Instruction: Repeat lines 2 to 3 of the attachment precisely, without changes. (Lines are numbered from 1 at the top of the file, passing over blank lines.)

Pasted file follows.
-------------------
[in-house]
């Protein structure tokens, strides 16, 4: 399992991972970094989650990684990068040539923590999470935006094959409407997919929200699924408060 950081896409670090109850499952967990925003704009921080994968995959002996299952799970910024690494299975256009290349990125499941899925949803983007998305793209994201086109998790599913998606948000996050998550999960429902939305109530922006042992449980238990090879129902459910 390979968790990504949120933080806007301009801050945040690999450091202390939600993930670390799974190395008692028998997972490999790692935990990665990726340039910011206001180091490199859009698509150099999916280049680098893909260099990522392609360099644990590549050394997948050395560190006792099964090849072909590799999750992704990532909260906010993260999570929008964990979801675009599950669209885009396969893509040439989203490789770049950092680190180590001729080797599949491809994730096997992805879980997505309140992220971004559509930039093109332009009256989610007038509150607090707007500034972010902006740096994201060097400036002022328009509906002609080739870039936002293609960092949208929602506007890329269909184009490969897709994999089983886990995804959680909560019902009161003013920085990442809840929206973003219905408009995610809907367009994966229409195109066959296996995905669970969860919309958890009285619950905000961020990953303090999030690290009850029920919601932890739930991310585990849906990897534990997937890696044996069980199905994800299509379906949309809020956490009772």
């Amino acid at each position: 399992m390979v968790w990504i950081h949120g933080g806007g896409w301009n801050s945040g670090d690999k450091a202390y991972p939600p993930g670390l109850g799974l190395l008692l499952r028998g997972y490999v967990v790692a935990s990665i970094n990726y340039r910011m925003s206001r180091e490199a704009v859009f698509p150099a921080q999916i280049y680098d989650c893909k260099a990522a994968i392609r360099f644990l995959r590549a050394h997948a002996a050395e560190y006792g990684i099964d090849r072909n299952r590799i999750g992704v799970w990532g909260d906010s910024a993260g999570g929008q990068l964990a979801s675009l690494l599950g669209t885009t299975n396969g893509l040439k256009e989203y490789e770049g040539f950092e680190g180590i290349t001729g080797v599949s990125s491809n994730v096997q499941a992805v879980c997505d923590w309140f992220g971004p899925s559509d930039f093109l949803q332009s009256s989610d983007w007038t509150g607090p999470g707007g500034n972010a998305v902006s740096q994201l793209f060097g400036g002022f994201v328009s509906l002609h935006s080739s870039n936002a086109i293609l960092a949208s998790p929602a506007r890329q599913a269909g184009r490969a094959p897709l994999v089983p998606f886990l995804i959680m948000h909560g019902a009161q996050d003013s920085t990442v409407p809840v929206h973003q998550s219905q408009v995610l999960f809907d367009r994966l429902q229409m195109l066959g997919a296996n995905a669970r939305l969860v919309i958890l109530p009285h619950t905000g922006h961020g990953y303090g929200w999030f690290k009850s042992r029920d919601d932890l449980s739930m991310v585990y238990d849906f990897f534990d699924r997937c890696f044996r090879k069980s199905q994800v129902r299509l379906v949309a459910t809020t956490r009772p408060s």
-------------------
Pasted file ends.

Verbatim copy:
């Protein structure tokens, strides 16, 4: 399992991972970094989650990684990068040539923590999470935006094959409407997919929200699924408060 950081896409670090109850499952967990925003704009921080994968995959002996299952799970910024690494299975256009290349990125499941899925949803983007998305793209994201086109998790599913998606948000996050998550999960429902939305109530922006042992449980238990090879129902459910 390979968790990504949120933080806007301009801050945040690999450091202390939600993930670390799974190395008692028998997972490999790692935990990665990726340039910011206001180091490199859009698509150099999916280049680098893909260099990522392609360099644990590549050394997948050395560190006792099964090849072909590799999750992704990532909260906010993260999570929008964990979801675009599950669209885009396969893509040439989203490789770049950092680190180590001729080797599949491809994730096997992805879980997505309140992220971004559509930039093109332009009256989610007038509150607090707007500034972010902006740096994201060097400036002022328009509906002609080739870039936002293609960092949208929602506007890329269909184009490969897709994999089983886990995804959680909560019902009161003013920085990442809840929206973003219905408009995610809907367009994966229409195109066959296996995905669970969860919309958890009285619950905000961020990953303090999030690290009850029920919601932890739930991310585990849906990897534990997937890696044996069980199905994800299509379906949309809020956490009772």
């Amino acid at each position: 399992m390979v968790w990504i950081h949120g933080g806007g896409w301009n801050s945040g670090d690999k450091a202390y991972p939600p993930g670390l109850g799974l190395l008692l499952r028998g997972y490999v967990v790692a935990s990665i970094n990726y340039r910011m925003s206001r180091e490199a704009v859009f698509p150099a921080q999916i280049y680098d989650c893909k260099a990522a994968i392609r360099f644990l995959r590549a050394h997948a002996a050395e560190y006792g990684i099964d090849r072909n299952r590799i999750g992704v799970w990532g909260d906010s910024a993260g999570g929008q990068l964990a979801s675009l690494l599950g669209t885009t299975n396969g893509l040439k256009e989203y490789e770049g040539f950092e680190g180590i290349t001729g080797v599949s990125s491809n994730v096997q499941a992805v879980c997505d923590w309140f992220g971004p899925s559509d930039f093109l949803q332009s009256s989610d983007w007038t509150g607090p999470g707007g500034n972010a998305v902006s740096q994201l793209f060097g400036g002022f994201v328009s509906l002609h935006s080739s870039n936002a086109i293609l960092a949208s998790p929602a506007r890329q599913a269909g184009r490969a094959p897709l994999v089983p998606f886990l995804i959680m948000h909560g019902a009161q996050d003013s920085t990442v409407p809840v929206h973003q998550s219905q408009v995610l999960f809907d367009r994966l429902q229409m195109l066959g997919a296996n995905a669970r939305l969860v919309i958890l109530p009285h619950t905000g922006h961020g990953y303090g929200w999030f690290k009850s042992r029920d919601d932890l449980s739930m991310v585990y238990d849906f990897f534990d699924r997937c890696f044996r090879k069980s199905q994800v129902r299509l379906v949309a459910t809020t956490r009772p408060s």